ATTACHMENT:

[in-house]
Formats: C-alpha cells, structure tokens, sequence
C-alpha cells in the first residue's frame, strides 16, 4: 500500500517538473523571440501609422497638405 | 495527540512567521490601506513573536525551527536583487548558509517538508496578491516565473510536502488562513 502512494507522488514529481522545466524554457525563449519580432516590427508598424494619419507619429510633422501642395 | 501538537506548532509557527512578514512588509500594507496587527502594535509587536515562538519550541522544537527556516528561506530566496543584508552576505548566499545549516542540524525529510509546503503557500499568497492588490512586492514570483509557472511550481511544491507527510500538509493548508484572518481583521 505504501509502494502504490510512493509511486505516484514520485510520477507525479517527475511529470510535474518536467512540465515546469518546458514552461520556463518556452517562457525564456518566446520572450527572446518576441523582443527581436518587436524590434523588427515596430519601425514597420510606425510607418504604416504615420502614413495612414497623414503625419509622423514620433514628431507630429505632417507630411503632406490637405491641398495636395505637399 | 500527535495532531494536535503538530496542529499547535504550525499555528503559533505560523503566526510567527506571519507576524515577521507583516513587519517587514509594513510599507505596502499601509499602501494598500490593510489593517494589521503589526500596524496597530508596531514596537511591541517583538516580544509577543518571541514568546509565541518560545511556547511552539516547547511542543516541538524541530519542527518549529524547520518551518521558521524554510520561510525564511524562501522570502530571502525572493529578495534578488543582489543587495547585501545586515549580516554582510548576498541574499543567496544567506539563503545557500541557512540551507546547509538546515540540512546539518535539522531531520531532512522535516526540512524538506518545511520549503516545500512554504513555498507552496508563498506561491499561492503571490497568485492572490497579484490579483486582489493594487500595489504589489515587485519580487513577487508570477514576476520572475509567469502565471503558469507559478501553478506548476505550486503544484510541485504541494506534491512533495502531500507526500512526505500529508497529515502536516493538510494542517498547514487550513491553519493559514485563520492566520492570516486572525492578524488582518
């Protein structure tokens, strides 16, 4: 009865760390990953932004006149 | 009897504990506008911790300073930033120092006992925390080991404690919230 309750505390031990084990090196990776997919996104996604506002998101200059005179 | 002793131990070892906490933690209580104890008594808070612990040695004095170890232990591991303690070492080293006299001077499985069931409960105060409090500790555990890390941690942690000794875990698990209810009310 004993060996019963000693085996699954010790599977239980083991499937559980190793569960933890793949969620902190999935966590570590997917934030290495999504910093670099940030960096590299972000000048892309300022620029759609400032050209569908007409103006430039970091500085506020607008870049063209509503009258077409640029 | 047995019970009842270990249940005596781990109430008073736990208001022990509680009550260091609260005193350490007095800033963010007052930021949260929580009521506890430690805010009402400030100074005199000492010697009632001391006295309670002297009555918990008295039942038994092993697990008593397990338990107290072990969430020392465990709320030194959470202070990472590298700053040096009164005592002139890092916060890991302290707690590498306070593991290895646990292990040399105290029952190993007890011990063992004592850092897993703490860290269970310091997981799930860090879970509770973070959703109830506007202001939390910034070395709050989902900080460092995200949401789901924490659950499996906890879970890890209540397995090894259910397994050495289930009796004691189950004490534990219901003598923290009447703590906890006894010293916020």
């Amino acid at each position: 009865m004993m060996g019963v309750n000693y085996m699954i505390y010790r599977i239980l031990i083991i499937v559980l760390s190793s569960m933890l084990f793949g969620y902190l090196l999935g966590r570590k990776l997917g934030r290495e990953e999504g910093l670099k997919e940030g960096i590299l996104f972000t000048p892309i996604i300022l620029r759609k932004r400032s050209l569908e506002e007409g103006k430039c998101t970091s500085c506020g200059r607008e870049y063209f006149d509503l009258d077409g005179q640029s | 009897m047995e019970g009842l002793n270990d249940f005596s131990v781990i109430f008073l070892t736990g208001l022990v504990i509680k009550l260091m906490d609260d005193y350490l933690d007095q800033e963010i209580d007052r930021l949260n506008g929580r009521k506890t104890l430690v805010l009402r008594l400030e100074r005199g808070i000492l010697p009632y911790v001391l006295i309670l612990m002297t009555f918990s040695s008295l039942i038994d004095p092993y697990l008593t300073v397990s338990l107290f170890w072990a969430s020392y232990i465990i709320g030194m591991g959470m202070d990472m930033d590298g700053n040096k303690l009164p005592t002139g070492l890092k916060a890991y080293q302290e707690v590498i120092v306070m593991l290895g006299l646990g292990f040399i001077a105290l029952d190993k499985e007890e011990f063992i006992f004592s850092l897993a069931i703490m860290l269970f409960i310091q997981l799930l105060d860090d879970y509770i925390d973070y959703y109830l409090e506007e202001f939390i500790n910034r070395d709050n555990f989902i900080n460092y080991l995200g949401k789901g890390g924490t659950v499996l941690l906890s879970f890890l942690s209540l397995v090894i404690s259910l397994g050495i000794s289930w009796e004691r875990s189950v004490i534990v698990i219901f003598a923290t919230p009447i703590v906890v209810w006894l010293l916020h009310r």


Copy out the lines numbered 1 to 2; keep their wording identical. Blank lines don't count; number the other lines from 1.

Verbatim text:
[in-house]
Formats: C-alpha cells, structure tokens, sequence